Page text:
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Infant nursery games: Standing the test of time


Do you ever wonder about the staying power of traditional nursery games like peek-a-boo, “Pat-a-cake,” and “Old MacDonald Had a Farm”?

Could it be that generations of parents and caregivers had inside knowledge of current brain science and the developmental tasks facing infants?

As babies grow and learn, several developmental tasks or challenges reflect the enormous changes going on in their brains. Social interactions with attentive, responsive caregivers support these changes and spur development not only in brain function but also in social, emotional, and physical domains.

Many of a baby’s cognitive activities from birth to about age 2 fall into five broad categories:
discovering information through the five senses,
refining motor skills,
learning that objects have permanence (they exist even when we can’t see them),
recognizing cause and effect, and
observing that objects and people have shape and size.

You can support and encourage babies in these essential developmental tasks by engaging them in play activities that reflect a nursery game heritage.


Sensory explorations
“This Little Piggy” is often the first deliberate integration of sensory exploration with a nursery game. With this game, parents and caregivers help newborns recognize that their bodies include a distant appendage—the toes. The stimulation that characterizes this game—massaging each toe individually and tickling up the leg to the baby’s tummy—reinforces neural pathways that are both physical and social.

Safety note: Remember, babies will use their mouths for all sensory exploration. Make sure all classroom materials are safe for mouthing. Materials should be nontoxic and not pose a choking hazard. Clean and sanitize any material that’s been in one baby’s mouth before making it available for another’s play.

Broaden and expand sensory explorations with some of the following games, activities, and props.


Texture quilt
Employ your own sewing skills or enlist a volunteer to make texture quilts for your classroom. Cut and sew together 8- to 10-inch squares of washable satin, corduroy, soft cotton, washable wool, and even flannel-backed vinyl. Make sure you choose fabrics of bright colors. Use the quilt for floor play, encouraging babies to explore each texture.


Texture flaps
Here’s what you need:
file folders
squares of foil, vinyl, burlap, sandpaper, mirrored tile, and fake fur
clear, adhesive-backed vinyl


1. Cut each file folder in half horizontally, preserving the folded edge.
2. To make the folders more durable, laminate or cover the outsides in clear, adhesive-backed vinyl.
3. Glue texture squares to the insides of each folder.
4. Open and close the flaps while holding a baby in your lap. Talk about colors and textures and encourage the baby to touch them. Encourage older babies to practice on their own. Simple texture games like this provide both sensory exploration and motor skill developments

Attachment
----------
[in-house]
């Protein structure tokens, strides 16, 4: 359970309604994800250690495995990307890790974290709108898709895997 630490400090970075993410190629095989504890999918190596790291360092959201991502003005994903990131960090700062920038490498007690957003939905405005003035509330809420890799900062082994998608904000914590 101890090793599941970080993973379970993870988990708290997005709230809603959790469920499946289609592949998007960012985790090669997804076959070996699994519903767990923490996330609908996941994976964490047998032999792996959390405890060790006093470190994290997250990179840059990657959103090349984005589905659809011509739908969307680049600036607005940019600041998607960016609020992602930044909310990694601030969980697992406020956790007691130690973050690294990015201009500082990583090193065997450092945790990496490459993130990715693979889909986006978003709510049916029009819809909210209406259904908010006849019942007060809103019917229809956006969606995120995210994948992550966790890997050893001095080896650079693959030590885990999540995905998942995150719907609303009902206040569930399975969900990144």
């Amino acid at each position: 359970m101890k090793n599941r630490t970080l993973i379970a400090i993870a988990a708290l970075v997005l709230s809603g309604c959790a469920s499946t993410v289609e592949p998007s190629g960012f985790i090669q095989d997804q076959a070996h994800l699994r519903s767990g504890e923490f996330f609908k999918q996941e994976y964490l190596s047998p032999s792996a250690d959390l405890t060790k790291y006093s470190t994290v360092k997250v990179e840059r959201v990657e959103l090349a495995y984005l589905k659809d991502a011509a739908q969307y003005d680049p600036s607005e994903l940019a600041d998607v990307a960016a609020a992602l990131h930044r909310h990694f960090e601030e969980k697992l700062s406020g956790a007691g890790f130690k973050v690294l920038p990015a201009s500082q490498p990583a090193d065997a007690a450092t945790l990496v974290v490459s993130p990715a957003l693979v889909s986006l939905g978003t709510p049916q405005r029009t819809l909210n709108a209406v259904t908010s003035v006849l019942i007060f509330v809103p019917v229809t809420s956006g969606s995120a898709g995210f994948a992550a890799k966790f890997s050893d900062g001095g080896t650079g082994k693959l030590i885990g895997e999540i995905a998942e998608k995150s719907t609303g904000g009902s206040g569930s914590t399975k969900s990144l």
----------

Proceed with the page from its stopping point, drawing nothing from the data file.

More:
Variation: Make a larger board with two sheets of recycled cardboard. Glue several texture squares to one sheet and cut flaps in the second to correspond to the placement of the squares. Tape the two boards together along all sides and show babies how to lift the flaps to see—and feel—the textures.


Sticky walk
Here’s what you need:
self-adhesive paper such as Con-Tact®
2-inch tape


1. Cut 12- to 18-inch lengths of self-adhesive paper.
2. Remove the paper backing and tape it, sticky-side up to the floor or a low wall.
3. Encourage babies to discover the different texture. Talk about how it feels and invite additional discovery of the paper’s adhesive qualities.


Shake bottles
Here’s what you need:
empty, clear-plastic bottles with lids
hot glue or super glue
objects that fit inside the bottles and make noise or are visually stimulating, such as aquarium gravel, marbles, large confetti flakes, mini pompoms, buttons, and crayons


1. Wash the bottles and remove any paper label or glue.
2. Put small objects into each bottle.
3. Glue the lid on each bottle and remember to check the seal often.
4. Introduce the shake bottles for visual, auditory, and motor skill development.

Variation: Pour mineral oil—colored with food coloring or not—into the bottle first. Then add beads, marbles, glitter, or short lengths of drinking straws and glue on the lid.


Mouth noises
Take every opportunity to initiate and encourage vocalizations. Mimic a baby’s sounds during routine tasks like diapering. Cooing and later more deliberate sounds like and are precursors to meaningful language. Sing simple songs and notice when babies respond. They will come to recognize the words and rhythm, let you know that they are engaged, and soon vocalize along with you.